George W. Bush's latest disapproval rating (69 percent) is the highest of any president in the 70-year history of the Gallup poll. Faith in the economy, as measured by consumer confidence, has dropped to levels not seen since the great stagflation of late seventies/early eighties.
We are mad as Hell, and ought not to take it any more. But inauguration day is 240 days away. (Sigh.)
Some Americans have reached the point of no return. Literally.
A recent Barron's article by Bob Adams analyzed the responses of 115,000 Americans polled by Zogby International. [A New Life In Panama, September 24, 2007]. Extrapolating the poll results Adams reaches these rather startling conclusions:
There are 113 million households in the country, so the poll figures imply that about 10 percent of us are looking to leave while another 11 percent are considering living abroad at least part-time.
These folks are not retirees: most are in their 20s, 30s, and 40s. They are not tax cheats, corporate employees heading for overseas assignments, or Foreign Service personnel. Most are private citizens leaving the good ole U.S.A. on their own initiative. They are mainly malcontents and/or adventurers.
Adams, CEO of New Global Initiatives commissioned the poll to fill a data gap. Not for the first time in the immigration area, the federal government has no reliable database that tracks the movement of Americans out of the country. [Read the Migration Policy Institute report (PDF)]
Even true believers find Adams' numbers, well, hard to believe. They're simply too large to jibe with what most of us think is plausible—or even possible—regarding the potential emigration of U.S. natives.
There's also a whiff of self promotion: New Global Initiatives is a consultant to firms that sell goods and services to Americans living abroad.
But where else can we go for this kind of information? The paucity of reliable emigration data is acknowledged by official Washington:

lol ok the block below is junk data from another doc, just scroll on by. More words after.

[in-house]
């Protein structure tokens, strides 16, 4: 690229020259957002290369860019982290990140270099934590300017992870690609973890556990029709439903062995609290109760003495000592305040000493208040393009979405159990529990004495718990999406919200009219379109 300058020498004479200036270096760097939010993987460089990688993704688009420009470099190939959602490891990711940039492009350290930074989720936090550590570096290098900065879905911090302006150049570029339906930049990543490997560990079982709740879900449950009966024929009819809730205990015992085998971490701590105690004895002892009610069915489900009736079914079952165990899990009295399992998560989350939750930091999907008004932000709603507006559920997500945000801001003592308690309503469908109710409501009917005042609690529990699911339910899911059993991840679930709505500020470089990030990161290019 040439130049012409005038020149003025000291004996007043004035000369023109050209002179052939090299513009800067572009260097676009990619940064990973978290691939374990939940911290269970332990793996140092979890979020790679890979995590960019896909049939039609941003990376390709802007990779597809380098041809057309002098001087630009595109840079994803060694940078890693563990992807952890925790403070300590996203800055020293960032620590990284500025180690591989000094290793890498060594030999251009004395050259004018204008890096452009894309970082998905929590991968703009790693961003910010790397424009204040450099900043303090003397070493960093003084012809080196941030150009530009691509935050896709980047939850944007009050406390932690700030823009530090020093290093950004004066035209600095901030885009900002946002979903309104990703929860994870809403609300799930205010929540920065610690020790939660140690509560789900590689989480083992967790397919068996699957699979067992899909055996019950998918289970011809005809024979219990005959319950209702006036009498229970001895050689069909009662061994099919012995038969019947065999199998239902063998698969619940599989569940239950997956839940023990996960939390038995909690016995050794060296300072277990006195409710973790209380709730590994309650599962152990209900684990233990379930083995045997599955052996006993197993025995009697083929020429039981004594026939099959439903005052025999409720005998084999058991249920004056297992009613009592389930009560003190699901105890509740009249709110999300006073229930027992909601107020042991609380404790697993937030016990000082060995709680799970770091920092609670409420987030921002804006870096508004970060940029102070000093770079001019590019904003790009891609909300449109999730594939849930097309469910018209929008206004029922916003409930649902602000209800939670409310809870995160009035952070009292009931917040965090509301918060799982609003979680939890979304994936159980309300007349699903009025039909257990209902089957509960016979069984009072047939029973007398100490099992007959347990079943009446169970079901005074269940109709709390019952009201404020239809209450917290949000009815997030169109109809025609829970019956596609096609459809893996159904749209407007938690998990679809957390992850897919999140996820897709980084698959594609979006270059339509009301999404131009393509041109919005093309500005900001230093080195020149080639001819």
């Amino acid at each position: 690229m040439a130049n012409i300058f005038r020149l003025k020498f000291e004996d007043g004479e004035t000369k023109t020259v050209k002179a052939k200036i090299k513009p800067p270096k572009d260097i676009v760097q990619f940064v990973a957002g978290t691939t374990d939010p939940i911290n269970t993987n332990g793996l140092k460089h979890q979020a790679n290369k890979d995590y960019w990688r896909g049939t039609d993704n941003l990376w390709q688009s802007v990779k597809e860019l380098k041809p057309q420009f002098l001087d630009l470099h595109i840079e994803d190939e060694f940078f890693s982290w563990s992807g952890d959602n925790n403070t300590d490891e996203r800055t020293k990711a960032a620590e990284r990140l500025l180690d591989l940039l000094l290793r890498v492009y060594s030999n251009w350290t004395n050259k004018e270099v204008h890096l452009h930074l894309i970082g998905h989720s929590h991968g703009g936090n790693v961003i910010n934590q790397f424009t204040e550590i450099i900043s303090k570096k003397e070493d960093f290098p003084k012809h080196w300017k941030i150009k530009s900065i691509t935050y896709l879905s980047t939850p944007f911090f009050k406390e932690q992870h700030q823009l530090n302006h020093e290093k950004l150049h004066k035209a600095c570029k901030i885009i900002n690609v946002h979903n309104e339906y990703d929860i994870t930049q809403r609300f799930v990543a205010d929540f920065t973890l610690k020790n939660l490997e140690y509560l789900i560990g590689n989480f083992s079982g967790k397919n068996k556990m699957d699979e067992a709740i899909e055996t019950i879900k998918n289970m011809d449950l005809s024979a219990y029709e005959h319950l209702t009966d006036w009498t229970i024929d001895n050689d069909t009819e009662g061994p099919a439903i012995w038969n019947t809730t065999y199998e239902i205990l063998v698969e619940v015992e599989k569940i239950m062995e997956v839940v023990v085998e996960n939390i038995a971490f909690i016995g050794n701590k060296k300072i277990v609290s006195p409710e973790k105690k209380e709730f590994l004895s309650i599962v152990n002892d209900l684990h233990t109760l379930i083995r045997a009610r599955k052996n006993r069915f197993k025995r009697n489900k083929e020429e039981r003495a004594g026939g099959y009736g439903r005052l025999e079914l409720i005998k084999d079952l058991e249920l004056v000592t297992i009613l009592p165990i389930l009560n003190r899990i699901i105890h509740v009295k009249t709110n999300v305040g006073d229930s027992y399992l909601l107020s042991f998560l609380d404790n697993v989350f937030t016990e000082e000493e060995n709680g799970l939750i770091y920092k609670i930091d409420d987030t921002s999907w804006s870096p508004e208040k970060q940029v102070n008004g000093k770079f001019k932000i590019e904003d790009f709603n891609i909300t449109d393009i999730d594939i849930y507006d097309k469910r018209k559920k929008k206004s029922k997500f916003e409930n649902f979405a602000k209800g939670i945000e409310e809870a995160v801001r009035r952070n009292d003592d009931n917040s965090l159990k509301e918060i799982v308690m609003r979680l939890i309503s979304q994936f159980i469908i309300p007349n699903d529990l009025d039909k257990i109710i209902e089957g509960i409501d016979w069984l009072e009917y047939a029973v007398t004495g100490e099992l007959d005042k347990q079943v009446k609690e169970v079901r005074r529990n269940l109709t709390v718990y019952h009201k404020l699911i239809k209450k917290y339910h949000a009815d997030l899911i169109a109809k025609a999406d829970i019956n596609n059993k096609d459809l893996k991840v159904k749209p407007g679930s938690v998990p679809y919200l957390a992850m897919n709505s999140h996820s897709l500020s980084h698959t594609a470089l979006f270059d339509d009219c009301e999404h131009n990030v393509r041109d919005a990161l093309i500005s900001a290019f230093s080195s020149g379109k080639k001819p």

"Accurate, detailed, and timely estimates of emigration are needed to develop and evaluate U.S. immigration policy, to derive accurate national and local population estimates (including estimates of unauthorized immigration), and to measure coverage of the decennial censuses. The sketchy data that are available indicate that emigration is a large and growing component of U.S. population change. However, partly because of inherent methodological difficulties, data on emigration from the United States are not being collected." [Immigration and Naturalization Service, 2000 Yearbook of Immigration Statistics, PDF ]
This wasn't always the case. Until 1957 U.S. immigration authorities collected annual data on emigration—"inherent methodological difficulties" or not. Since then emigration flows have been estimated by the Census Bureau, using statistics collected in other countries on immigration from the U.S. as a guide.
During the 1995-97 period the Census estimated U.S. emigration to be at 268,000 per year– with only 48,000 of this native-born. In 2005 Census upped its emigration figure to 310,000. The increase was due solely to the estimated growth in the foreign-born population; Census kept its native-born emigration estimate at the same level as in 1995-97.
In a word, Census views native-born emigration as a trivial constant not requiring rigorous analysis.
British experience suggests that emigration may be caused by immigration. Since the Blair government massively increased immigration after 2001, 2.3 million immigrants have entered the country, mostly from the Third World—and two million Britons have left, often citing the transformation of their home country.
Of course, this further weakens the argument that immigration is needed to augment the workforce.
The U.S. certainly has the immigration. Eventually, we may get the emigration—and the Zogby/Adams poll could prove to be prescient.
Maybe even the Federal government will wake up.